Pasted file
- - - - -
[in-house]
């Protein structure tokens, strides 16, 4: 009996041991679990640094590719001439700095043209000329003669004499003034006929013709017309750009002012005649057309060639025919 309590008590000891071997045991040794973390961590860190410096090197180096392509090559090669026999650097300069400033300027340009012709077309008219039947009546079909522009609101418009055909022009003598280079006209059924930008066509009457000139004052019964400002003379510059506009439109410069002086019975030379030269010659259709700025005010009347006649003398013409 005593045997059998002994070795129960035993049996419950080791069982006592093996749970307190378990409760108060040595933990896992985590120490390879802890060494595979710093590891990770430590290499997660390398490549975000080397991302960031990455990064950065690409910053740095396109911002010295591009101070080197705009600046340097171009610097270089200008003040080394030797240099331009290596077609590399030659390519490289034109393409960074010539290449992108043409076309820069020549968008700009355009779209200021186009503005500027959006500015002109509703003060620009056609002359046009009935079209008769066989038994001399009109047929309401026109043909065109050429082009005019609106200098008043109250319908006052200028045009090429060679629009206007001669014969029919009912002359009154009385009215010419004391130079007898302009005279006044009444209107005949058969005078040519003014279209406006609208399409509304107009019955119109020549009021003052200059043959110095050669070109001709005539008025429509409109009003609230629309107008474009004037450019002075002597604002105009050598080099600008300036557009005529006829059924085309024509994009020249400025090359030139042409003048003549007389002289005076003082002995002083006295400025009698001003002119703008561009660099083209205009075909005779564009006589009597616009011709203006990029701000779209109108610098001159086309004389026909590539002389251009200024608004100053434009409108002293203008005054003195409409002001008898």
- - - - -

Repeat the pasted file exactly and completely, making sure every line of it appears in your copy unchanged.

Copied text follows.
[in-house]
């Protein structure tokens, strides 16, 4: 009996041991679990640094590719001439700095043209000329003669004499003034006929013709017309750009002012005649057309060639025919 309590008590000891071997045991040794973390961590860190410096090197180096392509090559090669026999650097300069400033300027340009012709077309008219039947009546079909522009609101418009055909022009003598280079006209059924930008066509009457000139004052019964400002003379510059506009439109410069002086019975030379030269010659259709700025005010009347006649003398013409 005593045997059998002994070795129960035993049996419950080791069982006592093996749970307190378990409760108060040595933990896992985590120490390879802890060494595979710093590891990770430590290499997660390398490549975000080397991302960031990455990064950065690409910053740095396109911002010295591009101070080197705009600046340097171009610097270089200008003040080394030797240099331009290596077609590399030659390519490289034109393409960074010539290449992108043409076309820069020549968008700009355009779209200021186009503005500027959006500015002109509703003060620009056609002359046009009935079209008769066989038994001399009109047929309401026109043909065109050429082009005019609106200098008043109250319908006052200028045009090429060679629009206007001669014969029919009912002359009154009385009215010419004391130079007898302009005279006044009444209107005949058969005078040519003014279209406006609208399409509304107009019955119109020549009021003052200059043959110095050669070109001709005539008025429509409109009003609230629309107008474009004037450019002075002597604002105009050598080099600008300036557009005529006829059924085309024509994009020249400025090359030139042409003048003549007389002289005076003082002995002083006295400025009698001003002119703008561009660099083209205009075909005779564009006589009597616009011709203006990029701000779209109108610098001159086309004389026909590539002389251009200024608004100053434009409108002293203008005054003195409409002001008898």